Summer came to Kherson, with thick morning mists and frog concerts at night. Sweet cherries, juicy apples, and all of the many things that the soil generously provides began to appear. And with them came blackouts and mobile phone disconnection.
In actual fact the mobile connection had started to go down intermittently back in April. From the 30th it was gone for days, but after that we still managed to connect to Vodafone or Kyivstar. There was also wired internet. But by the end of May the connection had disappeared completely.
On the night of 30 May, the occupiers switched off the Ukrainian operators and cars with loudspeakers appeared in the city, from which someone in Russian tried to prove to us that: “Ukraine has cut off the city from mobile connection”, and urged Kherson residents to buy SIM cards from Russian operators. The “SIM cards” were simple white plastic rectangles without any inscriptions or identifying marks. They were sold only to those who were willing to first provide the occupiers with their passport details, and those who bought them were not surprised to hear that the “occupational connection” was awful. Even those whose only contact with the “Russian world” came in the form of buying SIM cards, had no illusions about the quality of this “world”. We preferred to sit for several days without connection and wait for a signal from Ukrainian operators, which still came through. That was our principled position.
With the arrival of summer, the occupiers started talking about a “referendum” again. And it looked rather strange. For example, a certain Stremousov, who for some reason called himself “deputy head of the Kherson administration”, stated at the very beginning of June that a “referendum” was not on the agenda, but only a few days later he announced preparations for it. None of this made any sense, because it was taking place in some parallel universe invented by the occupiers for themselves. In this universe, Khersonians flocked to the polls to finally join a country that is killing them, torturing them, raping them, destroying their homes, and selling them counterfeit “sims” 24 hours a day.
Yes, Khersonians fled, but not to where Stremousov called them. The city was severely deserted. According to Hennadiy Laguta (at that time the head of the regional civil military administration of Kherson) 45% of its population left the city and 20% left the Kherson oblast. Those who stayed tried not to leave their homes unnecessarily.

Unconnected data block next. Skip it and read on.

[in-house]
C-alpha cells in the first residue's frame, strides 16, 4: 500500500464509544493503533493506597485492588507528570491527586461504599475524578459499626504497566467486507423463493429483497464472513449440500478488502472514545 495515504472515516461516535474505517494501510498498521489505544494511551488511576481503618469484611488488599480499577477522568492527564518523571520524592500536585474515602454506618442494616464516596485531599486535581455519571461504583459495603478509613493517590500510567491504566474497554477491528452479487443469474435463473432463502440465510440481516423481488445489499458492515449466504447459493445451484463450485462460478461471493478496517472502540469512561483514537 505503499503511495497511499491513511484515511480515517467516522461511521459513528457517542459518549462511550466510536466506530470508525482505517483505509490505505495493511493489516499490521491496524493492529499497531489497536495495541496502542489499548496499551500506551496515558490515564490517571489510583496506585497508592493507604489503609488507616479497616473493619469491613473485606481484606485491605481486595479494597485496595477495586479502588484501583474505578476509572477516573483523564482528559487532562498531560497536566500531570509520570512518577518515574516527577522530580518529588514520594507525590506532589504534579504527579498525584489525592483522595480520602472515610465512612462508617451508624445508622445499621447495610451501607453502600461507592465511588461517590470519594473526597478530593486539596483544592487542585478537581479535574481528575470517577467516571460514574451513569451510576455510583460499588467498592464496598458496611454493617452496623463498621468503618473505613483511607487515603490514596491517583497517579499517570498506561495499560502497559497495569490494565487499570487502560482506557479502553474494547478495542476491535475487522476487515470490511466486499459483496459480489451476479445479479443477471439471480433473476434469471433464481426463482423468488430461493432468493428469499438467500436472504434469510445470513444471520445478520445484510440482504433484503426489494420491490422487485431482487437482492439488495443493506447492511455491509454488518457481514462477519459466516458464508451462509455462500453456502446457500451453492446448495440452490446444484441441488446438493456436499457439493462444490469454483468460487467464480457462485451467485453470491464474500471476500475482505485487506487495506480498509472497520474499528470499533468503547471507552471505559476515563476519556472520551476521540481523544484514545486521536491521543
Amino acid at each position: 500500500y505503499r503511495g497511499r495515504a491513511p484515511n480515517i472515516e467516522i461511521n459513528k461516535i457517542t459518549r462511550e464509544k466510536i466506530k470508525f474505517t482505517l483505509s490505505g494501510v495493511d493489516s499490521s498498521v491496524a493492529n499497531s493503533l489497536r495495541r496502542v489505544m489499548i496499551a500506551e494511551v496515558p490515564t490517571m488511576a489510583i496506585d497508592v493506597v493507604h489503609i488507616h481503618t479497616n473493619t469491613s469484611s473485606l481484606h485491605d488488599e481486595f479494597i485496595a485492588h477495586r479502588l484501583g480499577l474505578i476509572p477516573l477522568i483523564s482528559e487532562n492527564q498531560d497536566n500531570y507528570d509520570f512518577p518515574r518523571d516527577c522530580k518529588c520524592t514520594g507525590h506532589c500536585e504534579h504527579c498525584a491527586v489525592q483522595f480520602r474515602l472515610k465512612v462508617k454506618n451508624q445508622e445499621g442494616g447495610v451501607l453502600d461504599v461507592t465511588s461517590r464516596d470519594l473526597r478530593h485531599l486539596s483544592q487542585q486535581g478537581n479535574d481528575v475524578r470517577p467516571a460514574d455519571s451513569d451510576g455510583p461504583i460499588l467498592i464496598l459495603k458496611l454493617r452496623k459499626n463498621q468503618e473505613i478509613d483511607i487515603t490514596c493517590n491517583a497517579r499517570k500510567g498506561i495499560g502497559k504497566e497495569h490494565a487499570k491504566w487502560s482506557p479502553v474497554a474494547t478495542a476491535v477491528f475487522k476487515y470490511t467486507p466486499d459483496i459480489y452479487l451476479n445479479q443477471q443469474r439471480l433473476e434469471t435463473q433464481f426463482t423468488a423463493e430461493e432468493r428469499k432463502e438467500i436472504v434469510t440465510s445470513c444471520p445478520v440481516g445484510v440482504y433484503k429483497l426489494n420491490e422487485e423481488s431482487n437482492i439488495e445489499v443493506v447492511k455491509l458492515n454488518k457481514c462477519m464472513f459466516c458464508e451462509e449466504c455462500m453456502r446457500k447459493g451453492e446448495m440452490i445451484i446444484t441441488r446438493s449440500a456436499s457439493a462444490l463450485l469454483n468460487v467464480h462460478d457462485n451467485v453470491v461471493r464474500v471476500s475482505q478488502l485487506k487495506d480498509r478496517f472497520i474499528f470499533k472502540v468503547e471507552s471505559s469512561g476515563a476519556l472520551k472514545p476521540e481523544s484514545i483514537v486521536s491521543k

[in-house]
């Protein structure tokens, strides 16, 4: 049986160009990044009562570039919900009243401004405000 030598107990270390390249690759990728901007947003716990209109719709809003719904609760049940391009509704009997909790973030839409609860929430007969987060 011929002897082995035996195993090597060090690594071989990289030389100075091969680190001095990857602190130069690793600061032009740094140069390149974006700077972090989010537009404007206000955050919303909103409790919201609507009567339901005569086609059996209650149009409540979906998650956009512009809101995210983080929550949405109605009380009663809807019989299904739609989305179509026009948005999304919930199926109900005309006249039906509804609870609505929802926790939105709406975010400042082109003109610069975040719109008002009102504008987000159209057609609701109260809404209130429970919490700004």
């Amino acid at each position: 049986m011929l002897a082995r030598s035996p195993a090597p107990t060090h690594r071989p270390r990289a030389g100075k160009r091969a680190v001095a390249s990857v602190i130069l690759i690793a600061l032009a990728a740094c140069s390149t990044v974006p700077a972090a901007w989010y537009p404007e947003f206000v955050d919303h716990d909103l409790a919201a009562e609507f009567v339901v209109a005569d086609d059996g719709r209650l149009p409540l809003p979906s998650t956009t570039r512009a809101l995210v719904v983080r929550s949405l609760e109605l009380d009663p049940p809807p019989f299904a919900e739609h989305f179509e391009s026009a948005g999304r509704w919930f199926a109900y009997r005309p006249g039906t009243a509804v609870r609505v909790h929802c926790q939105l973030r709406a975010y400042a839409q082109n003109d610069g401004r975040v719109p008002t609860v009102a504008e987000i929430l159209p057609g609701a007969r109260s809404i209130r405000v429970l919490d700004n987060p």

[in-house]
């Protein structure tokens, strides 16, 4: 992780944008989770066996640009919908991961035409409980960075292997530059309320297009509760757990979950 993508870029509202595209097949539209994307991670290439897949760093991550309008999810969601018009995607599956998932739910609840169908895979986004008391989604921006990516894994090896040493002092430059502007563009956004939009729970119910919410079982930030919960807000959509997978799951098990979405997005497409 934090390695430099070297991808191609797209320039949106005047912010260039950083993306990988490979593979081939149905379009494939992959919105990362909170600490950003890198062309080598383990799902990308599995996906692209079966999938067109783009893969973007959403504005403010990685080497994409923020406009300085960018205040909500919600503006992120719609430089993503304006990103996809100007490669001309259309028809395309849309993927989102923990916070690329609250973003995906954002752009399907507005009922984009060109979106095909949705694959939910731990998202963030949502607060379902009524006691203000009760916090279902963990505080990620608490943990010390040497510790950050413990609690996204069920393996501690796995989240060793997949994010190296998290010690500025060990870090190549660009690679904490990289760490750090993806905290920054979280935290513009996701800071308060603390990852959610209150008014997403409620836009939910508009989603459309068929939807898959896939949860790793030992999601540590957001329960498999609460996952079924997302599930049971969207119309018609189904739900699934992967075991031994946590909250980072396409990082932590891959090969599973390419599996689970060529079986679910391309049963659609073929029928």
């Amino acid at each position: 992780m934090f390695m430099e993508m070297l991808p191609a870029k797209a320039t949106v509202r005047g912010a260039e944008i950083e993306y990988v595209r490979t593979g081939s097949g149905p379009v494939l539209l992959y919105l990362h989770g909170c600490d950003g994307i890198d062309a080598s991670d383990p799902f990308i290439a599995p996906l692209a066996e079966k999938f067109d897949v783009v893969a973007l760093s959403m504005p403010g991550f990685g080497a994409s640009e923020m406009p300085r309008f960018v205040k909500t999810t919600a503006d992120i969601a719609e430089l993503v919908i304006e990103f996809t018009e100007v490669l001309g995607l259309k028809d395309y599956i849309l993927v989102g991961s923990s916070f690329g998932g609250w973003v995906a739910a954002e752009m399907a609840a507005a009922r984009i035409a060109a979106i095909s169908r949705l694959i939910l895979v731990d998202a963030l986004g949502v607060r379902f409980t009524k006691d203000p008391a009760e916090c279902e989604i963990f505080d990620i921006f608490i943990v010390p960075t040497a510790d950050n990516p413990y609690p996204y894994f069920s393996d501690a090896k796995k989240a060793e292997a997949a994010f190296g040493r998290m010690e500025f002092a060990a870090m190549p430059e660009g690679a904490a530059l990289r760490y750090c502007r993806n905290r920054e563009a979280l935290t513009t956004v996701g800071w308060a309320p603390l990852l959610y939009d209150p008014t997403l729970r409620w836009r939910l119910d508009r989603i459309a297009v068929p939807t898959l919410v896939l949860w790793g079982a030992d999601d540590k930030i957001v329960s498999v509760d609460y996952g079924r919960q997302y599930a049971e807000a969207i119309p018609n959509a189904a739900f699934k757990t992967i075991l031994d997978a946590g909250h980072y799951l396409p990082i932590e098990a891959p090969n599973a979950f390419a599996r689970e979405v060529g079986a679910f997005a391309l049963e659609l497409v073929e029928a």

At the same time, the occupiers began to move their families to Kherson. They occupied the houses and flats of Kherson residents who had left the city. They broke down the front doors, slept in their beds, ate from their dishes, kept food in their fridges, watched their TVs – and I am sure they thought it was all right, that everything was supposed to be this way. But in between sleeping, eating, and watching TV, they continued to kill, torture, and rape.
They were looking for protesters, people with an active pro-Ukrainian stance, and former servicemen. At numerous checkpoints, people were stopped, their backpacks and bags were searched, the contents of their phones and their tattoos were examined. At the slightest suspicion, they were taken away for further inspection. The detainees were taken to the building of the Kherson regional administration, as well as to the city detention centre. Many of the detainees did not return.
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With the advent of summer, fighting intensified around Kherson, and by the end of June there was information that the AFU had pushed back the occupiers from their first line of defence in the oblast. Then, in July, there was even more such news, and almost every day we heard about the destruction of command posts, barracks, warehouses, equipment, and personnel of the invaders.
On 19 July, the Ukrainian Armed Forces launched a first artillery strike on the Antonov bridge. The next day, 20 July, a second strike was carried out on the bridge, and on the night of 26 July the AFU hit it with HIMARS. The bridge was then severely damaged and closed to traffic. The Russians put a pontoon crossing next to it, but it did not help much.